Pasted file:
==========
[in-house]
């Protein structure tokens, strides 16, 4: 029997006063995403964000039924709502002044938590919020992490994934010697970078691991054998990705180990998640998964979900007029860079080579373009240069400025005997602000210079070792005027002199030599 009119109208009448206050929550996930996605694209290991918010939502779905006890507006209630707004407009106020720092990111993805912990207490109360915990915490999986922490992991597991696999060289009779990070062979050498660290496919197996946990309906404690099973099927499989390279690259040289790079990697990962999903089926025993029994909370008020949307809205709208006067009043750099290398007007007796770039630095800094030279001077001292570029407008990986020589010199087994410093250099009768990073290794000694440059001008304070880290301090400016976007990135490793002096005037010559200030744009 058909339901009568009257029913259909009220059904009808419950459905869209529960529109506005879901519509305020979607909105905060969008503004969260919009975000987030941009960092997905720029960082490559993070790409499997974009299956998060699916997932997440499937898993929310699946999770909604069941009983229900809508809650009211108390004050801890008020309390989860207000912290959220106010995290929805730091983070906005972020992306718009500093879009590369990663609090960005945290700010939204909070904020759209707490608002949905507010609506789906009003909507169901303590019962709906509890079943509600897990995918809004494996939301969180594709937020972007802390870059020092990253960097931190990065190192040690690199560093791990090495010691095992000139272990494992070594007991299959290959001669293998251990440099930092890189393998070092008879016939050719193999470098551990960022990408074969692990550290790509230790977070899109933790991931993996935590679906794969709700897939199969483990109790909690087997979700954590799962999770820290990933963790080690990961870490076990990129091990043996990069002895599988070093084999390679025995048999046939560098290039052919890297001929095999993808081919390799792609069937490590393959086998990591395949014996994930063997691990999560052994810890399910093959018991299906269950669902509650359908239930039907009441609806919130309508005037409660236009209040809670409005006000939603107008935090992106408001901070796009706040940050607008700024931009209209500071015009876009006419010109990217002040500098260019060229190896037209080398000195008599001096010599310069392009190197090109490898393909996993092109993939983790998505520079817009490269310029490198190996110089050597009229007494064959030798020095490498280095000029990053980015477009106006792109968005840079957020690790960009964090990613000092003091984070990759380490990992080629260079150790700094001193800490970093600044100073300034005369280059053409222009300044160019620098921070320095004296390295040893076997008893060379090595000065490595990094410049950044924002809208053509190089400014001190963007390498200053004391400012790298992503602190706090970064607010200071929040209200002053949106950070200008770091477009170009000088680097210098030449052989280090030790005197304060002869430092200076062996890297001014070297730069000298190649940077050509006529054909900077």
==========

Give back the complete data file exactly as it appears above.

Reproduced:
[in-house]
């Protein structure tokens, strides 16, 4: 029997006063995403964000039924709502002044938590919020992490994934010697970078691991054998990705180990998640998964979900007029860079080579373009240069400025005997602000210079070792005027002199030599 009119109208009448206050929550996930996605694209290991918010939502779905006890507006209630707004407009106020720092990111993805912990207490109360915990915490999986922490992991597991696999060289009779990070062979050498660290496919197996946990309906404690099973099927499989390279690259040289790079990697990962999903089926025993029994909370008020949307809205709208006067009043750099290398007007007796770039630095800094030279001077001292570029407008990986020589010199087994410093250099009768990073290794000694440059001008304070880290301090400016976007990135490793002096005037010559200030744009 058909339901009568009257029913259909009220059904009808419950459905869209529960529109506005879901519509305020979607909105905060969008503004969260919009975000987030941009960092997905720029960082490559993070790409499997974009299956998060699916997932997440499937898993929310699946999770909604069941009983229900809508809650009211108390004050801890008020309390989860207000912290959220106010995290929805730091983070906005972020992306718009500093879009590369990663609090960005945290700010939204909070904020759209707490608002949905507010609506789906009003909507169901303590019962709906509890079943509600897990995918809004494996939301969180594709937020972007802390870059020092990253960097931190990065190192040690690199560093791990090495010691095992000139272990494992070594007991299959290959001669293998251990440099930092890189393998070092008879016939050719193999470098551990960022990408074969692990550290790509230790977070899109933790991931993996935590679906794969709700897939199969483990109790909690087997979700954590799962999770820290990933963790080690990961870490076990990129091990043996990069002895599988070093084999390679025995048999046939560098290039052919890297001929095999993808081919390799792609069937490590393959086998990591395949014996994930063997691990999560052994810890399910093959018991299906269950669902509650359908239930039907009441609806919130309508005037409660236009209040809670409005006000939603107008935090992106408001901070796009706040940050607008700024931009209209500071015009876009006419010109990217002040500098260019060229190896037209080398000195008599001096010599310069392009190197090109490898393909996993092109993939983790998505520079817009490269310029490198190996110089050597009229007494064959030798020095490498280095000029990053980015477009106006792109968005840079957020690790960009964090990613000092003091984070990759380490990992080629260079150790700094001193800490970093600044100073300034005369280059053409222009300044160019620098921070320095004296390295040893076997008893060379090595000065490595990094410049950044924002809208053509190089400014001190963007390498200053004391400012790298992503602190706090970064607010200071929040209200002053949106950070200008770091477009170009000088680097210098030449052989280090030790005197304060002869430092200076062996890297001014070297730069000298190649940077050509006529054909900077």